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Lieutenant William Cooke – Canada’s connection to Custer’s Last Stand at Little Big Horn

August 2019

Most with even a basic knowledge of American history know about “Custer’s Last Stand”, battle between the 7th Cavalry Regiment, under the command of Lieutenant Colonel George Custer, suffered a humiliating defeat against the combined forces of Lakota, Northern Cheyenne and Arapaho Indian tribes during the Great Sioux War of 1876.

LCol Custer and over 270 of his soldiers were killed in the battle, fought between 25-26 June 1876, along the Little Bighorn River in the Crow Indian Reservation, a part of the Montana Territory. Five of the 7th Cavalry’s twelve companies were annihilated.

Among those killed was his close friend and a native of Hamilton, Ontario: Lieutenant William Cooke.

Cooke was born in 29 May 1846 in Mount Pleasant, Ontario, near Brantford, living there until moving to Buffalo, New York at the age of 14. After graduating from school in 1863, Cooke enlisted in the 24th New York Cavalry 1863 and fought in the Civil War, receiving brevet promotions to captain, major and then lieutenant colonel for meritorious service.

Among the battles he fought in were the Siege of Petersburg, where he was wounded, and the Battle of Sayler’s Creek during the Appomattox Campaign.

After the war, Cooke chose to stay in the army, joining the 1st New York Provisional Cavalry while awaiting acceptance into the Regular Army.

Commissioned a second lieutenant in the 7th Cavalry Regiment in July 1866, under command of LCol George Custer, Cooke was promoted to first lieutenant the following year. He was known as an excellent shot and one of the fastest runners of the regiment.

Cooke took part in the Washita Campaign in 1868, also known as the Washita Massacre, when Custer’s 7th Cavalry Regiment attacked the Cheyenne encampment of Chief Black Kettle at the Washita River, near present-day Cheyenne, Oklahoma. The battle was a part of the Southern Plains War that forced the Southern Cheyenne people onto a U.S. government assigned reservation.

In 1871, Lt Cooke was promoted to regimental adjutant to Custer.

It was while serving under Custer that Cooke became a close friend of the Custer family, including brothers Thomas Custer and Boston Custer, who also served in the regiment. While in the regiment, Cooke was known for his dundrearies, long side whiskers.

Cooke’s place in history would be sealed during the Battle of Little Big Horn, a battle during the Great Sioux War of 1876, where the U.S. government sought to obtain ownership of the Black Hills, where gold had been discovered. This land encroached onto lands owned by the Sioux and Cheyenne tribes, who refused to give up the land to the government.

Prior to his death on 25 June 1876, Cooke wrote the famous “last message” on behalf of Custer to Captain Frederick Benteen, Battalion Commander for Companies H, D and K, and sent by dispatch rider Sergeant John Martin, ordering Benteen to send re-enforcement:

“Benteen. Come On. Big village. Be quick. Bring packs. WW Cooke. P.S. Bring Packs.”

While searching for the Lakota and Cheyenne people, Custer divided his regiment into three battalions, installing Captain Benteen, commander of Company H, as one of the battalion commanders.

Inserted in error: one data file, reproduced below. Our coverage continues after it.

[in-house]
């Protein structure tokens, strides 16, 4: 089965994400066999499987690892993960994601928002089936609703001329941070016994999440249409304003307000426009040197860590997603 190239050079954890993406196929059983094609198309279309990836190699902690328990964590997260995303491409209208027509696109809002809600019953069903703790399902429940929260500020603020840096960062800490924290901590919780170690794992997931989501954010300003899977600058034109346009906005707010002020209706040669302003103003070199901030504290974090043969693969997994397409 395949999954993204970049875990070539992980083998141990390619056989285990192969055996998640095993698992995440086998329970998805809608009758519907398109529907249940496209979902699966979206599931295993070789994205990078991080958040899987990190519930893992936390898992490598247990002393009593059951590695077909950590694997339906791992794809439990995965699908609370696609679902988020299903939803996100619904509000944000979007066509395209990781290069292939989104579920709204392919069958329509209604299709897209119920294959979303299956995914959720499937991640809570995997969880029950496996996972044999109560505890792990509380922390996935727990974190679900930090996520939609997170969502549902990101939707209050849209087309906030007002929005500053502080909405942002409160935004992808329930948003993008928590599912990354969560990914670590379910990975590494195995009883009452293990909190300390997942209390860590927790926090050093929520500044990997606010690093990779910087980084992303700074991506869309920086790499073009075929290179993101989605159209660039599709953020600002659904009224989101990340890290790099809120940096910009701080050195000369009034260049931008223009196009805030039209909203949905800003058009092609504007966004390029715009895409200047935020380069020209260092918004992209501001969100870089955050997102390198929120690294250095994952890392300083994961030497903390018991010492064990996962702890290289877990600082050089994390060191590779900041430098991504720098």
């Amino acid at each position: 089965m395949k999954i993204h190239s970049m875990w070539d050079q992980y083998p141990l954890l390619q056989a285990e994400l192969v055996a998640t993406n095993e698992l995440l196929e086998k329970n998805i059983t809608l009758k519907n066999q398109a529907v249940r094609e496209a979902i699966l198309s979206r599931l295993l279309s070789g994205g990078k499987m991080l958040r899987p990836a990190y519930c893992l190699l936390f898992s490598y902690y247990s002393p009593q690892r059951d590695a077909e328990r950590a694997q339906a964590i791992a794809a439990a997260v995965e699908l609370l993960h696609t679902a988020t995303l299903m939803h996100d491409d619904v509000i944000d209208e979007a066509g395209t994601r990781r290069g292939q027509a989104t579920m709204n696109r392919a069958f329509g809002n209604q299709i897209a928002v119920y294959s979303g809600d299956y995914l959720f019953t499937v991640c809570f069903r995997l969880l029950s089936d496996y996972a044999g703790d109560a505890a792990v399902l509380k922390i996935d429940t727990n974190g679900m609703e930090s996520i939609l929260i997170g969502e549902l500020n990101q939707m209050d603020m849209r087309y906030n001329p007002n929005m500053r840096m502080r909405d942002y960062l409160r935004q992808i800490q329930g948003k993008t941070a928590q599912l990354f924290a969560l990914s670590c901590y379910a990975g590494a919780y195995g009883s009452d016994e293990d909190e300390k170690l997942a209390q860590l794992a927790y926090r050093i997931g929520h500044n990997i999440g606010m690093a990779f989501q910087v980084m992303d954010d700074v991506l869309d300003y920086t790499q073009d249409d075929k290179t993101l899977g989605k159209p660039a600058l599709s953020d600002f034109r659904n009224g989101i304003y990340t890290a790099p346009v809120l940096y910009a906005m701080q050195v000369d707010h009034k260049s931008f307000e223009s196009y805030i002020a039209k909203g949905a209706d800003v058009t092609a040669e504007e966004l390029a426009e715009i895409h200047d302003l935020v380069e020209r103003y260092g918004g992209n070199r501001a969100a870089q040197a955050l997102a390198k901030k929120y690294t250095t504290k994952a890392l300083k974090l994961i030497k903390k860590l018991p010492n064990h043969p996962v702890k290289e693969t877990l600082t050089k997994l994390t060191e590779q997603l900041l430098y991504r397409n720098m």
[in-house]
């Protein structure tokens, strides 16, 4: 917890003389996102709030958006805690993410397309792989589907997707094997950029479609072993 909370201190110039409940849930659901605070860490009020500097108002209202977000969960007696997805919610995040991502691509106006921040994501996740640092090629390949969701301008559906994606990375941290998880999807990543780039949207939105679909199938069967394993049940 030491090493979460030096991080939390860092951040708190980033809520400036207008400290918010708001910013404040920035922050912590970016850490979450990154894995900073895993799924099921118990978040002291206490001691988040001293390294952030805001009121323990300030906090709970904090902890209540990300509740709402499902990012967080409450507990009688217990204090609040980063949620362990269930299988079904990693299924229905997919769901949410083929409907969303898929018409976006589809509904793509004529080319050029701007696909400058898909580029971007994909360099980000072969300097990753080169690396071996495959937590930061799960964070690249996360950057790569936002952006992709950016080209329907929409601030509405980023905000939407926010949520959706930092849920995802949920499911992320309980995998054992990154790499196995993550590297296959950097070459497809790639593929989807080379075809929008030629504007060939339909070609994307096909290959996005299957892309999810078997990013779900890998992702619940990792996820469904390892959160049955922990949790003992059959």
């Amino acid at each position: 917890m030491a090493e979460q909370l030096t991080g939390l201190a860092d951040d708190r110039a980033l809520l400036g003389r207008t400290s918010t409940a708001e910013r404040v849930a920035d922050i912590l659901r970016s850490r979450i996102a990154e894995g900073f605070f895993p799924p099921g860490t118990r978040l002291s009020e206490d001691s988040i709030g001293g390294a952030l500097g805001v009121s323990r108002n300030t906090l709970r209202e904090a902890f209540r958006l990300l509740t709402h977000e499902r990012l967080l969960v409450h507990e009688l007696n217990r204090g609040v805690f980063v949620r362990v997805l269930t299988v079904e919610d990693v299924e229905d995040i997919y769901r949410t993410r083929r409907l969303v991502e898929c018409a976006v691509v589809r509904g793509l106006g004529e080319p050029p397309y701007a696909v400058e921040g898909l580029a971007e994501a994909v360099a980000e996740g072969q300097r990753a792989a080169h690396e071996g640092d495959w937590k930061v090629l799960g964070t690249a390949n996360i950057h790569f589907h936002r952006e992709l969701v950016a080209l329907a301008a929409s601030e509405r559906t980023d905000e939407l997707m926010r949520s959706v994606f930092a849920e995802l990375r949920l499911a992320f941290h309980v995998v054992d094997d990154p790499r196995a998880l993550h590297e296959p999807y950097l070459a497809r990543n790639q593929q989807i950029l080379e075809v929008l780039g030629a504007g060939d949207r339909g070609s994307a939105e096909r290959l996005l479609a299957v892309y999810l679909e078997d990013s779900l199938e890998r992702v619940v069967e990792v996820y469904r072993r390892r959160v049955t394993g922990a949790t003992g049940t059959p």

However, Benteen failed to promptly comply with Custer’s orders, a controversial decision that some historians say doomed Custer and his men, including Lt William Cooke.

Cooke’s body was found not far from Custer. He had been scalped twice, the second being his side-whiskers.

Also killed were Custer’s brothers Boston and Thomas. Custer’s nephew Henry Armstrong Reed and a brother-in-law of Custer were also among the dead, as was Mark Kellogg, a civilian reporter who rode with Custer. Kellogg’s reports were the only press coverage of Custer and the 7th Cavalry in the days prior to the battle and were picked up by newspapers around the country.

Kellogg is considered to be the first Associated Press reporter to be killed in the line of duty.

Cooke was initially buried on the battlefield, along with Custer and the other members of the 7th Cavalry killed in the battle. A small monument marks the approximate spot where he fell.

In June 1877, he was reburied in the Little Bighorn National Cemetery, but two months later, his body was exhumed and repatriated to Canada.

Cooke was reburied in his family’s plot in Hamilton Cemetery where today, his grave is marked with a standard Commonwealth War Graves Commission grave marker, adorned with the Grand Army of the Republic emblem at the top.

Sources: https://nationalpost.com/travel/the-stories-behind-the-tombstones-in-canadas-oldest-municipal-burial-ground-hamilton-cemeter, https://en.wikipedia.org/wiki/Battle_of_Washita_River, https://en.wikipedia.org/wiki/George_Armstrong_Custer#American_Indian_Wars, https://en.wikipedia.org/wiki/George_Armstrong_Custer, https://en.wikipedia.org/wiki/Battle_of_the_Little_Bighorn, https://en.wikipedia.org/wiki/Great_Sioux_War_of_1876, https://en.wikipedia.org/wiki/Mark_Kellogg_(reporter).

About the author

Bruce Forsyth

Bruce Forsyth served in the Royal Canadian Navy Reserve for 13 years (1987-2000). He served with units in Toronto, Hamilton & Windsor and worked or trained at CFB Esquimalt, CFB Halifax, CFB Petawawa, CFB Kingston, CFB Toronto, Camp Borden, The Burwash Training Area and LFCA Training Centre Meaford.

Permanent link to this article: https://militarybruce.com/lieutenant-william-cooke-canadas-connection-to-custers-last-stand-at-little-big-horn/

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